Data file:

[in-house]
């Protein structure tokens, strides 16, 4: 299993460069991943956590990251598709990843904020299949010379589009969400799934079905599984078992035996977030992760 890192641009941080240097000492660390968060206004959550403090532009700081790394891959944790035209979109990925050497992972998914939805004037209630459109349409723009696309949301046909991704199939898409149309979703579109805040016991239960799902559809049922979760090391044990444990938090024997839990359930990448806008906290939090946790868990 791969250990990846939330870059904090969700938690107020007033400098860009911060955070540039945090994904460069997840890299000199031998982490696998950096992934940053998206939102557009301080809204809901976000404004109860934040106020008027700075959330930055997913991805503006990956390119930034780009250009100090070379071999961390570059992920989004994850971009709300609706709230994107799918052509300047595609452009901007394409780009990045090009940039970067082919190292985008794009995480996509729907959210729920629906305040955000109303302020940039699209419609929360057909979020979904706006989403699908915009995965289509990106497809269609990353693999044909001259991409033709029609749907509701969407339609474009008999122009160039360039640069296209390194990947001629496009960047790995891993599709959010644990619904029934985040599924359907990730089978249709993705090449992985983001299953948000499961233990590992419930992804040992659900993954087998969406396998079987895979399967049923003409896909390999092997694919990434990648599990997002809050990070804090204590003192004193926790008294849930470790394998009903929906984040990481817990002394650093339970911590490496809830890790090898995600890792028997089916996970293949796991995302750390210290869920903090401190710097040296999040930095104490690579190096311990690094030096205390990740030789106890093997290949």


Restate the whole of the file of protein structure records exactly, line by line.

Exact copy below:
[in-house]
């Protein structure tokens, strides 16, 4: 299993460069991943956590990251598709990843904020299949010379589009969400799934079905599984078992035996977030992760 890192641009941080240097000492660390968060206004959550403090532009700081790394891959944790035209979109990925050497992972998914939805004037209630459109349409723009696309949301046909991704199939898409149309979703579109805040016991239960799902559809049922979760090391044990444990938090024997839990359930990448806008906290939090946790868990 791969250990990846939330870059904090969700938690107020007033400098860009911060955070540039945090994904460069997840890299000199031998982490696998950096992934940053998206939102557009301080809204809901976000404004109860934040106020008027700075959330930055997913991805503006990956390119930034780009250009100090070379071999961390570059992920989004994850971009709300609706709230994107799918052509300047595609452009901007394409780009990045090009940039970067082919190292985008794009995480996509729907959210729920629906305040955000109303302020940039699209419609929360057909979020979904706006989403699908915009995965289509990106497809269609990353693999044909001259991409033709029609749907509701969407339609474009008999122009160039360039640069296209390194990947001629496009960047790995891993599709959010644990619904029934985040599924359907990730089978249709993705090449992985983001299953948000499961233990590992419930992804040992659900993954087998969406396998079987895979399967049923003409896909390999092997694919990434990648599990997002809050990070804090204590003192004193926790008294849930470790394998009903929906984040990481817990002394650093339970911590490496809830890790090898995600890792028997089916996970293949796991995302750390210290869920903090401190710097040296999040930095104490690579190096311990690094030096205390990740030789106890093997290949």